reviewed by Matt Puddy
So what happens when you give a man branded as a traitor a weapon of mass destruction against his will. Ironically, also making him a traitor to his own followers too.
Geoff Johns has taken the helm for this “new” beginning which continues on from the events of The War of the Green Lanterns. Picking up from the Aftermath issues - Hal has been cast out and Sinestro is once again a member of the Green Lanterns - this could all look a little topsy turvy to new readers.
What I’ve really liked about this is that it hasn’t tried to immediately jump into something big. Or to try and face off against some overwhelming enemy, but what it has done is take time to look at what is going on and the emotion that is being felt. On one hand you have someone who has lost everything with no real chance at redemption but fighting for it and on the other someone who has had everything forced upon them and fighting against it. The balancing of it all works so well too.
Mahnke’s artwork divides me though. There are some great frames full of detail where time has been carefully taken with the constructs created by Sinestro’s ring, but when it comes to faces the details starts to wane. I can see that this is deliberate but I have seen better examples of his work.
The story progresses well and provides very strong emotional hooks for the reader. You feel the plight and need behind all of the characters so it works well. I really want to see where this goes, especially after seeing the last pages but then again as a fan who wouldn’t?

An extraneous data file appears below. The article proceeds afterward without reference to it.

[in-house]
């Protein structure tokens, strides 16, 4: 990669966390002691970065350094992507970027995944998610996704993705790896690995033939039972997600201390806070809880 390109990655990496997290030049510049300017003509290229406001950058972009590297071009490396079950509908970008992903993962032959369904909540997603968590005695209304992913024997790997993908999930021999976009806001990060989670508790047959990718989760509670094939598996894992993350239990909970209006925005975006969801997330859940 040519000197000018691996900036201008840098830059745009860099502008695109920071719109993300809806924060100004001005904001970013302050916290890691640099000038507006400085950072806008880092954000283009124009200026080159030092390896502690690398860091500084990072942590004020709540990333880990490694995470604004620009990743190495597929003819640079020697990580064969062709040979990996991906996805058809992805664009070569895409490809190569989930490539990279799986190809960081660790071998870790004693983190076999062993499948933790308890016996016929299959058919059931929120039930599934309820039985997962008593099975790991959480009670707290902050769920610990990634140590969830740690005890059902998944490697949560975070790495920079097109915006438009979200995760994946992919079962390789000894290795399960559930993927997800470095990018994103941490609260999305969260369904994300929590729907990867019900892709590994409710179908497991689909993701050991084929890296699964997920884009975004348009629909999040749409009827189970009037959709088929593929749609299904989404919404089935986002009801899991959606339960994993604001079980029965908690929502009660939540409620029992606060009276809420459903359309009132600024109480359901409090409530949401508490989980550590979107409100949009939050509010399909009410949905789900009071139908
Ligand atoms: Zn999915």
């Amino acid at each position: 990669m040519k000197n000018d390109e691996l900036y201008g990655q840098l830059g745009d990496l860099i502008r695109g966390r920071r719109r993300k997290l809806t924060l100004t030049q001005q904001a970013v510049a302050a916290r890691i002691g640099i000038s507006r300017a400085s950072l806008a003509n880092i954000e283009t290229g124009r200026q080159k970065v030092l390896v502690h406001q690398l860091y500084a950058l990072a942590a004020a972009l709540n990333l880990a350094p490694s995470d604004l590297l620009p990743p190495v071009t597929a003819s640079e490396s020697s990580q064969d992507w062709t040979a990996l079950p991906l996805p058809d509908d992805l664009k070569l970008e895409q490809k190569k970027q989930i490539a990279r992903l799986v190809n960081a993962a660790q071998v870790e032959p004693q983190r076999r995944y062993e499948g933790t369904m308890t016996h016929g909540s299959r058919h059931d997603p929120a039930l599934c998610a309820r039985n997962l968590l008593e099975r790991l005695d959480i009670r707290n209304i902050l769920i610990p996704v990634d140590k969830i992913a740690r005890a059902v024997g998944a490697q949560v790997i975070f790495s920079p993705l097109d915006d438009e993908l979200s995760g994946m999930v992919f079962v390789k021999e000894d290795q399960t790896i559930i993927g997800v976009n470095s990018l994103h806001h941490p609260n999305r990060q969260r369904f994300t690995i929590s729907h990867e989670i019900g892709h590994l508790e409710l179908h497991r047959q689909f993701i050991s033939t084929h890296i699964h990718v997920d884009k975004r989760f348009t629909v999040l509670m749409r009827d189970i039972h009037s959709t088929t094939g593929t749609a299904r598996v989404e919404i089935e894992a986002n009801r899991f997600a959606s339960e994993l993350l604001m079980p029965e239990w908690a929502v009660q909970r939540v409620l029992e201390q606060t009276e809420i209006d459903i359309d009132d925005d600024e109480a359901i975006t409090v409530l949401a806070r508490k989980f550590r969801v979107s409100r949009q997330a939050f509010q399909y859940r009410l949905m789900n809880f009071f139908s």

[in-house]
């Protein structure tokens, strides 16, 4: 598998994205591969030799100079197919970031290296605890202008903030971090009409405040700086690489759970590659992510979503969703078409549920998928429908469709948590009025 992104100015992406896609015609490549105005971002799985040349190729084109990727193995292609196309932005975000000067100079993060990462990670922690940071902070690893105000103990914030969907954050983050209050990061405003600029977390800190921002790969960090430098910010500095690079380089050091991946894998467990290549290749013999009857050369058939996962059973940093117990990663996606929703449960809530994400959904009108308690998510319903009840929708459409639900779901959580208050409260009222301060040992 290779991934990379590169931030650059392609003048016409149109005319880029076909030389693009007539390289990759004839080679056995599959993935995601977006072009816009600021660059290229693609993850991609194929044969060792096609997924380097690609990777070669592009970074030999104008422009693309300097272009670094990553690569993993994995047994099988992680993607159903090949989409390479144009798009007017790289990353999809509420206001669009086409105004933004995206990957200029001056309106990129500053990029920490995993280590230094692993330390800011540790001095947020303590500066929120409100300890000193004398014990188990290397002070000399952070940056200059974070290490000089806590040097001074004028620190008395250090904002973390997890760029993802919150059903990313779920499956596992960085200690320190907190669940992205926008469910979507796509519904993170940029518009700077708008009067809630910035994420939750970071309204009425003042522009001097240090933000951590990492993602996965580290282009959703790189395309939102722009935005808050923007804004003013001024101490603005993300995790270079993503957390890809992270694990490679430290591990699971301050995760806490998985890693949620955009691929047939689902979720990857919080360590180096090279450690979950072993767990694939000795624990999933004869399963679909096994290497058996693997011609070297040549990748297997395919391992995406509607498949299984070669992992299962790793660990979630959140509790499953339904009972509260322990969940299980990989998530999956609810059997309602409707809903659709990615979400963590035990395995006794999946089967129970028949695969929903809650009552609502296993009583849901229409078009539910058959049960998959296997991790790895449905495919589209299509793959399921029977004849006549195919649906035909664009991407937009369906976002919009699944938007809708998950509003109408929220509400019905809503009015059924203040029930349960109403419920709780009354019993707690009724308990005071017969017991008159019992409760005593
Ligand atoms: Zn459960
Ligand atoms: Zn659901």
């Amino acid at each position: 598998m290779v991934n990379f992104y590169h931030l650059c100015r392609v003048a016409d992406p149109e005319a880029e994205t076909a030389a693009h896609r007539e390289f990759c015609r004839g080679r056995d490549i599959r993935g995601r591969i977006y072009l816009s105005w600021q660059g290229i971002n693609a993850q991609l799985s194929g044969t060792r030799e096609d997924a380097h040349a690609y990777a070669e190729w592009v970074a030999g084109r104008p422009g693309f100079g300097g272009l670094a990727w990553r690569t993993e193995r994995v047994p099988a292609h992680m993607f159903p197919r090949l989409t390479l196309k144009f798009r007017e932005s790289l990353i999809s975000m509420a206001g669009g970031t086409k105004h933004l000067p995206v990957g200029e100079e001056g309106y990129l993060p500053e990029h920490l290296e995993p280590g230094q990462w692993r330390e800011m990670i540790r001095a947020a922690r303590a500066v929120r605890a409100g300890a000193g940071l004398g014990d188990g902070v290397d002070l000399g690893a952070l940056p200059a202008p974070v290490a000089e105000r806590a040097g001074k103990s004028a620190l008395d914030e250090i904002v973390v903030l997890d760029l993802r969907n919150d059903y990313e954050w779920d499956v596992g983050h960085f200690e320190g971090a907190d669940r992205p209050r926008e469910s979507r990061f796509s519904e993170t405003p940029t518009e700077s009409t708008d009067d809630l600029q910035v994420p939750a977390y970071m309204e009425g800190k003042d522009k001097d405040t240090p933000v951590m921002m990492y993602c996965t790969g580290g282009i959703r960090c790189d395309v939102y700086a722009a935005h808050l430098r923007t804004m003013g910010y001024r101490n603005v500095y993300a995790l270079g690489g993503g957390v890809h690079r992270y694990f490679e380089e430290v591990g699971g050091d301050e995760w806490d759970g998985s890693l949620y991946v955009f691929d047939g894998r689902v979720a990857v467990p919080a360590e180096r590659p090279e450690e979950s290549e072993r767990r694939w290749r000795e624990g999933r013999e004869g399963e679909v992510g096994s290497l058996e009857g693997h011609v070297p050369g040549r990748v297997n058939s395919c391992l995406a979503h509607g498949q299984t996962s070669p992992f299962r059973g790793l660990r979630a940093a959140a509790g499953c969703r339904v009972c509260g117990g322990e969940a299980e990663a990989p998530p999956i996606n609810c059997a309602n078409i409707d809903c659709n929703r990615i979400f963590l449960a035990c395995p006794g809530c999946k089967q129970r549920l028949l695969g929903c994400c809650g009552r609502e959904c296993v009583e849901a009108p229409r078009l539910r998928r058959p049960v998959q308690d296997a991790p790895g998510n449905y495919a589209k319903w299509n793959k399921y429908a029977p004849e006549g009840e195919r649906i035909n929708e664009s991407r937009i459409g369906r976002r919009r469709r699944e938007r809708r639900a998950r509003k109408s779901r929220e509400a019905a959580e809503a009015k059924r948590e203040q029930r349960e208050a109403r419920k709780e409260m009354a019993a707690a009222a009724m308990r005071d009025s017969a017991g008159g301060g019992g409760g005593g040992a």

A new beginning worth following and also a good place to work both forward from to see where it goes but also backwards to see where it is from too.
reviewed by Robert Barton-Ancliffe
Being largely unfamiliar with the Legion of Super-Heroes should be no deterrent to picking up this book. Fabien Nicieza and Pete Woods reinvent an existing status quo with style, using the classic "lost in time" premise as a team of seven from the eponymous Legion follow a villain back to the present day to prevent the release of a deadly virus that has ravaged their future. I had a lot of fun with this debut issue, as villain and team are introduced with a sense of immediacy and flair that capture the interest in fine style.
Introducing a team book must be a daunting task as several distinct personalities and power sets must vie for attention with other major considerations as establishing story and pace. Nicieza has ensured that each member of the team has a chance to shine, using intense action to both allow the team to show off their powers and also to establish the interesting and dysfunctional interpersonal dynamics within the team.
This does mean that the introduction can be a little wordy in places, but the exposition never feels spoon fed and the script is wisely backs off where necessary to give Pete Wood’s fabulous artwork sufficient breathing space. In fact, as much as I love the script, it is Wood’s artwork that is the true hook of this debut issue as the pencils are detailed and dynamic, lending a breathless quality to the action scenes, while demonstrating a real care over the different personalities of the team.
I'm very happy to say that Legion Lost hits the ground running and sets up an intriguing story. I’ll be interested to see how the Legion fare in a new, more hostile DCU, and can honestly say that if you are looking to pick up a team book from the new 52, then this would be an excellent place to start.
reviewed by Matt Puddy